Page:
Category: Gulf Oil Spill


Source: Rawstory

Thousands of fish have turned up dead at the mouth of Mississippi River, prompting authorities to check whether oil was the cause of mass death, local media reports said Monday.

The fish were found Sunday floating on the surface of the water and collected in booms that had been deployed to contain oil that leaked from the BP spill in the Gulf of Mexico, the Times-Picayune reported.

“By our estimates there were thousands, and I’m talking about 5,000 to 15,000 dead fish,” St Bernard Parish President Craig Taffaro was quoted as saying in a statement.

He said crabs, sting rays, eel, drum, speckled trout and red fish were among the species that turned up dead.

Taffaro said there was some recoverable oil in the area, and officials from the state’s wildlife and fisheries division were sampling the water.

But he added, “We don’t want to jump to any conclusions because we’ve had some oxygen issues by the Bayou La Loutre Dam from time to time.”

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Source: AFP

The US Coast Guard dispatched emergency teams Tuesday after a boat crashed into an oil well off the coast of New Orleans, reportedly sending crude spewing some 20 feet into the air.

The wellhead, located about 65 miles (104 kilometers) south of New Orleans, was ruptured when it was struck by a dredge barge being pulled by a tug.

The Coast Guard said it could not immediately confirm reports that a giant fountain of oil was now spewing from the damaged wellhead, which was situated only six feet (1.8 meters) below the surface of the sea.

A strike Coast Guard team from Mobile, Alabama had been dispatched by boat to the scene as well as a helicopter from New Orleans with a marine pollution investigator on board.

“There have been reports of oil from the elision and we are investigating those reports to mitigate any environmental concerns,” petty officer William Colclough, a Coast Guard spokesman, told AFP.

“The oil spill liability trust fund has been enacted to provide monetary support for any clean-up operation.”

Unrelated to the massive gusher recently capped by BP deep down on the seabed, the incident did occur in a nearby part of the Gulf of Mexico and could require clean-up vessels to be redeployed if reports are confirmed.

Source: Shreveport Times

Although he doesn’t believe Tropical Storm Bonnie will be a serious problem, Gov. Bobby Jindal on Thursday declared a state of emergency “just in case.”

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In a press conference at the Governor’s Office of Homeland Security, Jindal said the storm was moving at 14 miles per hour across the Gulf headed for Louisiana or northeast Texas but the fast speed was “good for Louisiana” because it wouldn’t have much time to build strength. However, it was spending a lot of time over water, instead of land which would break it up.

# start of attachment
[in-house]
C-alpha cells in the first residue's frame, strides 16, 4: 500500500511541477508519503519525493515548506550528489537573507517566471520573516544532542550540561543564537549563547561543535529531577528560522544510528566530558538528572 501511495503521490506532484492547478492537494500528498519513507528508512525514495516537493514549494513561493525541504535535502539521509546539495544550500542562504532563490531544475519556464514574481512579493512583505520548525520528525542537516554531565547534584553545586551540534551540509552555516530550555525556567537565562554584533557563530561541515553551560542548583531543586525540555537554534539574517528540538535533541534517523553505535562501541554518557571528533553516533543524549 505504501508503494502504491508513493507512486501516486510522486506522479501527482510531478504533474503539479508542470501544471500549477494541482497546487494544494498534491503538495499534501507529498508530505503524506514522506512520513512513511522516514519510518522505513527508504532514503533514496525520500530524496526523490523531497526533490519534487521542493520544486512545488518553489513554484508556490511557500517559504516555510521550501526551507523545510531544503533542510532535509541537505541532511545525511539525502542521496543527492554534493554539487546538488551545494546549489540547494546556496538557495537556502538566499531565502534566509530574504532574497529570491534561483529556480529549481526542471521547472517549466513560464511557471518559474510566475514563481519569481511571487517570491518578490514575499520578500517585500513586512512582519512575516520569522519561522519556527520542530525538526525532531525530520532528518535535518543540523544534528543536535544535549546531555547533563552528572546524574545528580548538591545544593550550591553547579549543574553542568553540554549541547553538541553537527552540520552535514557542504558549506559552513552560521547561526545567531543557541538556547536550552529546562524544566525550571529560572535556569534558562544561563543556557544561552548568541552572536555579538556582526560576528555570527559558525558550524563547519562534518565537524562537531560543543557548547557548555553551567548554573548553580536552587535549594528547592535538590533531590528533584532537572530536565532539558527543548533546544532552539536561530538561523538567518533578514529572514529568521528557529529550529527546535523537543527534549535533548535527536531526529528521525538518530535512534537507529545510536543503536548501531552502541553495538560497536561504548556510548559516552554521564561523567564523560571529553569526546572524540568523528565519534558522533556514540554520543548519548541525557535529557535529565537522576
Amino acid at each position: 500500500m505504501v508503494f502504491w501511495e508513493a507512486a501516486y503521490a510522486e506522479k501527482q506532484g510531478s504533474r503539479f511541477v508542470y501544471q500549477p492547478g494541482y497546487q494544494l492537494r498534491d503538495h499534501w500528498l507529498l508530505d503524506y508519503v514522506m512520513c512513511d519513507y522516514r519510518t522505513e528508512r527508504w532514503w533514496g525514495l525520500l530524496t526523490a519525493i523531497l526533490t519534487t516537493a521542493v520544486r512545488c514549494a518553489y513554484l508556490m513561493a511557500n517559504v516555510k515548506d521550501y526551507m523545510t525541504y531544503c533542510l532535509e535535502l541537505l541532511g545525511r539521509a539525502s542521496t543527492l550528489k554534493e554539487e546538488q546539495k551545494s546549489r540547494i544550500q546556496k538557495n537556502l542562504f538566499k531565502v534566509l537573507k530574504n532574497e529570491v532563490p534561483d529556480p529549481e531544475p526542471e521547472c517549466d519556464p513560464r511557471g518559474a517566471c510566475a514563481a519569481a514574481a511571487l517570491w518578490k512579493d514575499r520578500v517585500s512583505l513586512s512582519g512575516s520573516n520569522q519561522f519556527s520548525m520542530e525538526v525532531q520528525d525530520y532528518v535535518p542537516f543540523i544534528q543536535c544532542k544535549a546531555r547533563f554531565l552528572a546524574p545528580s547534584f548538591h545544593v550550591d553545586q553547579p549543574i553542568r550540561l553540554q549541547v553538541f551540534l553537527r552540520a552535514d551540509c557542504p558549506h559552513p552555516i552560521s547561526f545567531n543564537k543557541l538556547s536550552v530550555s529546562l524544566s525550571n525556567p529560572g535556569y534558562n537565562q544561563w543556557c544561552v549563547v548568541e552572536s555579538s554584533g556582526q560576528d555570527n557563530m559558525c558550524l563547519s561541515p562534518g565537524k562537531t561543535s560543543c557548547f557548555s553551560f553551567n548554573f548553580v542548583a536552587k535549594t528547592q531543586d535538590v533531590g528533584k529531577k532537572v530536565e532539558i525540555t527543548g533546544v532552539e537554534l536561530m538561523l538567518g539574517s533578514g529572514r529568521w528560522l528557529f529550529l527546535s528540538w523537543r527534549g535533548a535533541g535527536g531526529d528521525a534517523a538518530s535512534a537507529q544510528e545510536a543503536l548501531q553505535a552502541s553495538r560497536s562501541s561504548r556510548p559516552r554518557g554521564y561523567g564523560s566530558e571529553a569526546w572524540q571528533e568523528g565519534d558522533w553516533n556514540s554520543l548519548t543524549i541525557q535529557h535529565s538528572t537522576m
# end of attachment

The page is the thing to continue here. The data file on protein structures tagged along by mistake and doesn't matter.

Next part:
“It’s wise to prepare for a Category 1 hurricane, just in case,” the governor said, even though forecasters don’t expect it to be more than a tropical storm.

Forecasters’ “cone of error” includes the entire Louisiana coast, so at this point it’s difficult to tell where it might go, he said. Landfall is expected around 2 p.m. Sunday.

The biggest worry, state officials said, is that winds and high tides would drive the Deepwater Horizon oil far up into Louisiana’s marshes, which serve as nurseries for much of the nation’s seafood. If that happens, it could also enter coastal homes and camps.

“There’s a potential for winds and waves to drive oil inland,” Jindal said. With 427 miles of coast already affected, “we don’t need additional oil in our marshes.”

Jindal said the state Department of Environmental Quality will monitor any such occurrence and will inspect any homes that are affected to determine if it is safe for residents to move back in. He said BP wil be held accountable for any damages caused by oil intrusion.

Agriculture Secretary Mike Strain instructed cattlemen along the coast to secure their livestock to prevent any exposure to oil or consumption of oily grass.

The governor said bad weather has caused BP to stop drilling a relief well and it could take as long as two weeks to reposition the drill ship and get back online.

There’s a 40 percent chance of tropical storm force winds at the site of the leaky well, so the Coast Guard instructed BP to keep the underwater cap in place.

Parishes with low-lying areas that usually flood during storms are expected to issue evacuation orders today as the disturbance moves closer to the state.

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